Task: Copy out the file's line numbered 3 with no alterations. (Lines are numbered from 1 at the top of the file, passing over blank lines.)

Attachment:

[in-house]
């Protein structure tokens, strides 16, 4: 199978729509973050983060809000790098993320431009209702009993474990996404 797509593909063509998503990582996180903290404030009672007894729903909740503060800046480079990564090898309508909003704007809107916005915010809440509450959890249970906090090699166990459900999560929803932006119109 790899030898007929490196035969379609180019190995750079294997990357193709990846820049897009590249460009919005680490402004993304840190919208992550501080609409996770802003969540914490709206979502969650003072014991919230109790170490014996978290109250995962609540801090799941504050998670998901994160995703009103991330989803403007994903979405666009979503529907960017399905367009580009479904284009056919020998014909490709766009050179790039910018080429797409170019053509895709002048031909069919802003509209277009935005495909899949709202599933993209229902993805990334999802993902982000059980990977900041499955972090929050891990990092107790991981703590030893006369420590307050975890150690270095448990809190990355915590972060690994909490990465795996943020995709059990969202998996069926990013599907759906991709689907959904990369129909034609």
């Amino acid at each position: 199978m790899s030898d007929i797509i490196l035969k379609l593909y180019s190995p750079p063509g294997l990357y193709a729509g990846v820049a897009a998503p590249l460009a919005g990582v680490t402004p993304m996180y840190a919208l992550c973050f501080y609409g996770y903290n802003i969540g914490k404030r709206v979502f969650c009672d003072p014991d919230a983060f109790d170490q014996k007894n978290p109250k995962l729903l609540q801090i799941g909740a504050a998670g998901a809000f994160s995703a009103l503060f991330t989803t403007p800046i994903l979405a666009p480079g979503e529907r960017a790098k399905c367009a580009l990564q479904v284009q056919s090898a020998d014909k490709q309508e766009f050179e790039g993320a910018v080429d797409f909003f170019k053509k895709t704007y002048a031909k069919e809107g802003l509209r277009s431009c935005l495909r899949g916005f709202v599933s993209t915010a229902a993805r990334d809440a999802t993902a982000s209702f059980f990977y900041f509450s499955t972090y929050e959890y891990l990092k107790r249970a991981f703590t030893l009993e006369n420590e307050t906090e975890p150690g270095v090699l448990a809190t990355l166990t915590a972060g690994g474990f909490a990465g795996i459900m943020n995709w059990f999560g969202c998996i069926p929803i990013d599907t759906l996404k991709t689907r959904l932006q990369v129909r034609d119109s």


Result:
């Amino acid at each position: 199978m790899s030898d007929i797509i490196l035969k379609l593909y180019s190995p750079p063509g294997l990357y193709a729509g990846v820049a897009a998503p590249l460009a919005g990582v680490t402004p993304m996180y840190a919208l992550c973050f501080y609409g996770y903290n802003i969540g914490k404030r709206v979502f969650c009672d003072p014991d919230a983060f109790d170490q014996k007894n978290p109250k995962l729903l609540q801090i799941g909740a504050a998670g998901a809000f994160s995703a009103l503060f991330t989803t403007p800046i994903l979405a666009p480079g979503e529907r960017a790098k399905c367009a580009l990564q479904v284009q056919s090898a020998d014909k490709q309508e766009f050179e790039g993320a910018v080429d797409f909003f170019k053509k895709t704007y002048a031909k069919e809107g802003l509209r277009s431009c935005l495909r899949g916005f709202v599933s993209t915010a229902a993805r990334d809440a999802t993902a982000s209702f059980f990977y900041f509450s499955t972090y929050e959890y891990l990092k107790r249970a991981f703590t030893l009993e006369n420590e307050t906090e975890p150690g270095v090699l448990a809190t990355l166990t915590a972060g690994g474990f909490a990465g795996i459900m943020n995709w059990f999560g969202c998996i069926p929803i990013d599907t759906l996404k991709t689907r959904l932006q990369v129909r034609d119109s």